December 6, 2016
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Why France's 'Zombie Catholics' are so powerful

Paris, France, December 6 (CNA) .- It happened in Britain. It happened in the U.S.


Pope Francis lauds Middle East effort to save local art, culture


Catholic colleges to undocumented students: You're still welcome
How the new bishop of Arlington hopes to heal division in society
Disappointment as Senate Republicans drop religious freedom amendment


Why France's 'Zombie Catholics' are so powerful


Pope Francis lauds Middle East effort to save local art, culture

VATICAN CITY, December 5 (CNA/EWTN News) .- Pope Francis endorsed a recent conference dedicated to the conservation and restoration of art and heritage within the Middle East as a means to defend the rights of the human person. 

The Pope gave his support for the Safeguarding Endangered Cultural Heritage Conference, which occurred at Emirates Palace, Abu Dhabi, on Dec. 2-3. Supported by UNESCO, France and the UAE set up the conference in hopes of protecting the heritage of the countries torn by war within the Middle East. 

Identifying the theme as “unfortunately starkly current,” the Pope said that “the protection of cultural treasures constitutes an essential dimension in the defense of what it is to be human.”

In countries like Afghanistan, Iraq, Mali, and Syria – each exposed to centuries of war – looting, destruction to cultural monuments, and illicit trading are commonplace. Within these cultures, all of which extend over a millennium back, many culturally significant pieces and property have already been damaged or obliterated. National Geographic has reported on specific pieces which have faced or are facing extinction, including the giant Buddhas of Bamiyan, Afghanistan, and the toppled statues of the Mosul Museum in Iraq by ISIS militants. 

Both the president of France, François Hollande, and the crowned prince of Abu Dhabi, Sheikh Mohammed Bin Zayed Al Nahyan, have organized the conference with over 40 representatives from other countries. 

The conference is supported by UNESCO, an organization within the UN dedicated to protecting and rehabilitating damaged art, cultural monuments, and natural wonders. Since its establishment in 1945, UNESCO has retained significant art and nature all over world. Having already helped restore the Old Walled City of Shibam, Yemen and even Yellowstone National Park within the US, UNESCO will be an important piece in enforcing and organizing the restoration. 

“This will be a historical initiative to pass down our legacy of tolerance and value of heritage,” said the organization's chairman of tourism, Mohammad Khalifa Al Mubarak, who added that the project would need to raise $100 million in order to do so. 

Partnering with UNESCO and relying on their previous expertise, countries will look to establish the Global Fund for Culture in order to reconstruct places like Nimrud or Palmyra. France and a few other countries have also shown interest in housing artifacts until it is safe for their return.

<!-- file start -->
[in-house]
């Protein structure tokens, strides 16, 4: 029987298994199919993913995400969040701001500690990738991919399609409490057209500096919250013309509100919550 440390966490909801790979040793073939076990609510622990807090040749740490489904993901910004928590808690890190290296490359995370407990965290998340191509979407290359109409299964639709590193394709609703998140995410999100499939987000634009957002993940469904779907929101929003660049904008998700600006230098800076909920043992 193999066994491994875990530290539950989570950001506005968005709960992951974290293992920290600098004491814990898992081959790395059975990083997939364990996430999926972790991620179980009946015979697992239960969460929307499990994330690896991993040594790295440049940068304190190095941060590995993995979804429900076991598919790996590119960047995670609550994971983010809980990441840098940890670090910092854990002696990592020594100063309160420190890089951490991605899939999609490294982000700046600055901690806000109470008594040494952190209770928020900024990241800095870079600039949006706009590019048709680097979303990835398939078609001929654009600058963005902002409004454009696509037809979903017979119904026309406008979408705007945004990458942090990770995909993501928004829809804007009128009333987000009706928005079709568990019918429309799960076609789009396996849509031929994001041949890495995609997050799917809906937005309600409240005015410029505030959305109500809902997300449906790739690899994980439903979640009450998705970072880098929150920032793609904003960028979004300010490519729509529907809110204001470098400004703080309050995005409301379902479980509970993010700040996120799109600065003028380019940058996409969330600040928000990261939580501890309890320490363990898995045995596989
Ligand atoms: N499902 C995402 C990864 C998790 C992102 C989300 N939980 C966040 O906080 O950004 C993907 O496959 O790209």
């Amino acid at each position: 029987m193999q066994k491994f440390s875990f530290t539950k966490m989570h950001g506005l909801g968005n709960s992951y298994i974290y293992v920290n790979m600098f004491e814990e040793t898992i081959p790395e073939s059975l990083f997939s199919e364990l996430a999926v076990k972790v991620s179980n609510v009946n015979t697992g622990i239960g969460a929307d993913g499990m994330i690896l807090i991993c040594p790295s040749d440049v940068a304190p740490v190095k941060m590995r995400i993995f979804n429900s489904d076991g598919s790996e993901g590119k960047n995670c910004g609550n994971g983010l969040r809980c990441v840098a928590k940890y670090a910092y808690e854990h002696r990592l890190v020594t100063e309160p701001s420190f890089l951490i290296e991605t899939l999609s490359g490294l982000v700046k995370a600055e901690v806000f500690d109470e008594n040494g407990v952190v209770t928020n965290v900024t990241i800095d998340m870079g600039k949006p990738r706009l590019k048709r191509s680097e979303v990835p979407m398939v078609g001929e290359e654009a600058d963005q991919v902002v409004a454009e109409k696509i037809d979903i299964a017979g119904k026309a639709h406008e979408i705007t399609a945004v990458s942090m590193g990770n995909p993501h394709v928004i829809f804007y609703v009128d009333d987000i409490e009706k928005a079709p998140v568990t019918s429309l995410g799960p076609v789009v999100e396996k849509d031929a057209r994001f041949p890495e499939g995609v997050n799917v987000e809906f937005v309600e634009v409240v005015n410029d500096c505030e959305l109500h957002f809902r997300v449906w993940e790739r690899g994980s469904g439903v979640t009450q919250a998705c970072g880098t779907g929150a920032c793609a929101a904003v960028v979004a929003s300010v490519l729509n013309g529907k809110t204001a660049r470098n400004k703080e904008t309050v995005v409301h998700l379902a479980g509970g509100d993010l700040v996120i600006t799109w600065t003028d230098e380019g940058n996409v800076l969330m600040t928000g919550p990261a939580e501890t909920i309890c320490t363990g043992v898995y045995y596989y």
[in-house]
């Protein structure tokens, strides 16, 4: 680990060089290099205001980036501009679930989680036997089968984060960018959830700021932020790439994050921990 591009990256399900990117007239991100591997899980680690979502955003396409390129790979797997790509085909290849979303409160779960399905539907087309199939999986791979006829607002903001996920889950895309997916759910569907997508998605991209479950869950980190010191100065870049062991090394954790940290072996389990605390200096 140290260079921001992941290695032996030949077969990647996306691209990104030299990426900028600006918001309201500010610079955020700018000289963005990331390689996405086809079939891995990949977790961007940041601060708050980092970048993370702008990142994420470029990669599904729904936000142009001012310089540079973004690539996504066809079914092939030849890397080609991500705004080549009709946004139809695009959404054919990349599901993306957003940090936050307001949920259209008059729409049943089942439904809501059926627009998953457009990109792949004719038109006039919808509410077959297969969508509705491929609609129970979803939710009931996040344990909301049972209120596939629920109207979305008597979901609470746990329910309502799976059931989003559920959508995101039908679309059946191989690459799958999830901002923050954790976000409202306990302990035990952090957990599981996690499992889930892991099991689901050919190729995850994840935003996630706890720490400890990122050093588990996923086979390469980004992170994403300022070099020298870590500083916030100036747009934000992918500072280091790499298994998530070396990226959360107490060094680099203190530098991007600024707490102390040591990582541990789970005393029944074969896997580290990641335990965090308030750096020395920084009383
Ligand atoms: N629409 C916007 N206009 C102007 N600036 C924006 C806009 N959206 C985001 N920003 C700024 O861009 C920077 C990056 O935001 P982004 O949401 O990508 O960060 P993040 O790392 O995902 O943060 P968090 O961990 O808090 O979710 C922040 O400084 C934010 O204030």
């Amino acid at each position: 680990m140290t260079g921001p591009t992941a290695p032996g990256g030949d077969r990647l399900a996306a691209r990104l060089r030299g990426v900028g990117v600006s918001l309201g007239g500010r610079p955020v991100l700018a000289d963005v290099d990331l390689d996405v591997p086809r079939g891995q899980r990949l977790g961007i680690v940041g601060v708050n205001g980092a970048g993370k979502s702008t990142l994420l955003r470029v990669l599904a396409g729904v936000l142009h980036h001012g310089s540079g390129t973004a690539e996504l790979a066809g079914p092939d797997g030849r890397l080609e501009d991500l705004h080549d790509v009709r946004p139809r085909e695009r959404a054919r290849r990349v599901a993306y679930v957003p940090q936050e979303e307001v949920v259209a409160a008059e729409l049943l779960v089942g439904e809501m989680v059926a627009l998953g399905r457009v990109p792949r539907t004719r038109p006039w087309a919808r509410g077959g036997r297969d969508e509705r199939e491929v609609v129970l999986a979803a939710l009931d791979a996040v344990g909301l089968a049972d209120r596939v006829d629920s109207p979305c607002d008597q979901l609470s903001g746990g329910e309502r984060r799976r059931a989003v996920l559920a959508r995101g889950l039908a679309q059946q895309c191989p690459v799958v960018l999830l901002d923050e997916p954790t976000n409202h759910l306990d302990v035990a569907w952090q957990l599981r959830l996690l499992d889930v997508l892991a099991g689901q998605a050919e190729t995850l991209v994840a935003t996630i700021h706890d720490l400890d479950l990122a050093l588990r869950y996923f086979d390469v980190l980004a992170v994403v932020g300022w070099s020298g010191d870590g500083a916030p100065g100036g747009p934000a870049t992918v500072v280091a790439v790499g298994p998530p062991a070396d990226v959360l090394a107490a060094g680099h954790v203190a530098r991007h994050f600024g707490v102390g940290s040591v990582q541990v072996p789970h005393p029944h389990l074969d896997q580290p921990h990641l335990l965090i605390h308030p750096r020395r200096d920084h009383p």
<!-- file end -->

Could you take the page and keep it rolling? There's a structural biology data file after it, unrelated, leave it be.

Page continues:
For the countries of the Middle East under violence and constraints to religious freedom, the Pope trusts this conference will bring about a greater concern for the human person. “I hope that this event marks a new step in the process of the implementation of human rights,” he said. 


Catholic colleges to undocumented students: You're still welcome

WASHINGTON D.C., December 6 (CNA) .- More than 100 presidents of Catholic colleges and universities have reaffirmed their support for undocumented students in light of questions about the future of U.S. immigration policy.

“Many of us count among our students young men and women who are undocumented, their families having fled violence and instability,” said the statement released by the Association of Catholic Colleges and Universities.

“We are committed to educating these young people, brought to the United States by their parents, who come to our universities to build for themselves and us a brighter future.”

The statement’s dozens of signatories include the president of Catholic University of America, the only pontifical college in the United States; the presidents of University of Notre Dame and Georgetown University; and the president of the Chicago-based DePaul University, the largest Catholic university in the U.S.

These schools’ undocumented students meet the qualifications of the Obama administration’s 2012 Deferred Action for Childhood Arrivals policy.

The policy aimed to allow some children of undocumented immigrants – that is, children who were born in the U.S. and have met certain conditions – to stay for up to two years without deportation.

In June 2016, in a split 4-4 vote, the U.S. Supreme Court upheld a hold delaying the policy from taking effect. It is also in doubt whether this policy will continue under the incoming administration of President-elect Donald Trump.

The Catholic university presidents and other leaders voiced hope that the students qualified under the policy will be able to continue their studies uninterrupted and that many more students in such a situation will be “welcome to contribute their talents to our campuses.”

These students “seek to contribute to American society, to the life and mission of the Church, and to their own formation and growth,” they said.

“Undocumented students need assistance in confronting legal and financial uncertainty and in managing the accompanying anxieties,” said the Catholic higher education leaders.